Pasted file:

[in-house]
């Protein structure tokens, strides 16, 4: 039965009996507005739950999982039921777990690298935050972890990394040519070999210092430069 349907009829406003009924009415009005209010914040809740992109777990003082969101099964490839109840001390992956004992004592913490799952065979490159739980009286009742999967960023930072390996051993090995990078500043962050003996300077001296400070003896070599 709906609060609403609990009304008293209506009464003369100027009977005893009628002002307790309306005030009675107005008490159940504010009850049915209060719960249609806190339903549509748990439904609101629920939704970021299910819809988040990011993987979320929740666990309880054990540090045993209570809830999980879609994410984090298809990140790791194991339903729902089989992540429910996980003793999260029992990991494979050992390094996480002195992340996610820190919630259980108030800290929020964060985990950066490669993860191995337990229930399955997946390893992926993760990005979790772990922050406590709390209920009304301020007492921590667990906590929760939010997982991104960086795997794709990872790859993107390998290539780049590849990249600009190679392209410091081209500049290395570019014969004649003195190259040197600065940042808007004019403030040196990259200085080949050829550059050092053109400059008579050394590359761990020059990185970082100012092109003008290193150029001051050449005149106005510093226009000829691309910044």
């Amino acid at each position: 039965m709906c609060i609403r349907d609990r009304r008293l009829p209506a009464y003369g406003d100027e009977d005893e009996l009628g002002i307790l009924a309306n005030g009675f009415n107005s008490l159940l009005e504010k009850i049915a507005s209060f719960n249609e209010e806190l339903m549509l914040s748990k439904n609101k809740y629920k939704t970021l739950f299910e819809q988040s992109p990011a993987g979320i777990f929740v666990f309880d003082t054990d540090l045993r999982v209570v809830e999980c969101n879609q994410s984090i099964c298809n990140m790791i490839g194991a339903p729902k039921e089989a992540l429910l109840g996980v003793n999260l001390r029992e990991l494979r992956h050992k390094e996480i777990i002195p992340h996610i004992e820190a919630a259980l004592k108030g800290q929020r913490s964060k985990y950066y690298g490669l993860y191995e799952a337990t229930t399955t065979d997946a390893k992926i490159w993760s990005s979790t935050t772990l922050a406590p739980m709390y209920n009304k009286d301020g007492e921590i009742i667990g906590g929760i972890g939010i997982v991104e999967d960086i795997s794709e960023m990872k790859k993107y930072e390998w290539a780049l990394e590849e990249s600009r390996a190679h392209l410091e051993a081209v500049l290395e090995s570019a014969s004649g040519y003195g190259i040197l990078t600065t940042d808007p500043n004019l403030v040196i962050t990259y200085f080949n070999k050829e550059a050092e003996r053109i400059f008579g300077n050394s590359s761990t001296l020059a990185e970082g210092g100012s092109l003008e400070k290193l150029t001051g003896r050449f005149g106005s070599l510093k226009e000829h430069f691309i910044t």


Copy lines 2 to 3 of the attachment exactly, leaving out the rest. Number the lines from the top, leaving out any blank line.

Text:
């Protein structure tokens, strides 16, 4: 039965009996507005739950999982039921777990690298935050972890990394040519070999210092430069 349907009829406003009924009415009005209010914040809740992109777990003082969101099964490839109840001390992956004992004592913490799952065979490159739980009286009742999967960023930072390996051993090995990078500043962050003996300077001296400070003896070599 709906609060609403609990009304008293209506009464003369100027009977005893009628002002307790309306005030009675107005008490159940504010009850049915209060719960249609806190339903549509748990439904609101629920939704970021299910819809988040990011993987979320929740666990309880054990540090045993209570809830999980879609994410984090298809990140790791194991339903729902089989992540429910996980003793999260029992990991494979050992390094996480002195992340996610820190919630259980108030800290929020964060985990950066490669993860191995337990229930399955997946390893992926993760990005979790772990922050406590709390209920009304301020007492921590667990906590929760939010997982991104960086795997794709990872790859993107390998290539780049590849990249600009190679392209410091081209500049290395570019014969004649003195190259040197600065940042808007004019403030040196990259200085080949050829550059050092053109400059008579050394590359761990020059990185970082100012092109003008290193150029001051050449005149106005510093226009000829691309910044």
């Amino acid at each position: 039965m709906c609060i609403r349907d609990r009304r008293l009829p209506a009464y003369g406003d100027e009977d005893e009996l009628g002002i307790l009924a309306n005030g009675f009415n107005s008490l159940l009005e504010k009850i049915a507005s209060f719960n249609e209010e806190l339903m549509l914040s748990k439904n609101k809740y629920k939704t970021l739950f299910e819809q988040s992109p990011a993987g979320i777990f929740v666990f309880d003082t054990d540090l045993r999982v209570v809830e999980c969101n879609q994410s984090i099964c298809n990140m790791i490839g194991a339903p729902k039921e089989a992540l429910l109840g996980v003793n999260l001390r029992e990991l494979r992956h050992k390094e996480i777990i002195p992340h996610i004992e820190a919630a259980l004592k108030g800290q929020r913490s964060k985990y950066y690298g490669l993860y191995e799952a337990t229930t399955t065979d997946a390893k992926i490159w993760s990005s979790t935050t772990l922050a406590p739980m709390y209920n009304k009286d301020g007492e921590i009742i667990g906590g929760i972890g939010i997982v991104e999967d960086i795997s794709e960023m990872k790859k993107y930072e390998w290539a780049l990394e590849e990249s600009r390996a190679h392209l410091e051993a081209v500049l290395e090995s570019a014969s004649g040519y003195g190259i040197l990078t600065t940042d808007p500043n004019l403030v040196i962050t990259y200085f080949n070999k050829e550059a050092e003996r053109i400059f008579g300077n050394s590359s761990t001296l020059a990185e970082g210092g100012s092109l003008e400070k290193l150029t001051g003896r050449f005149g106005s070599l510093k226009e000829h430069f691309i910044t």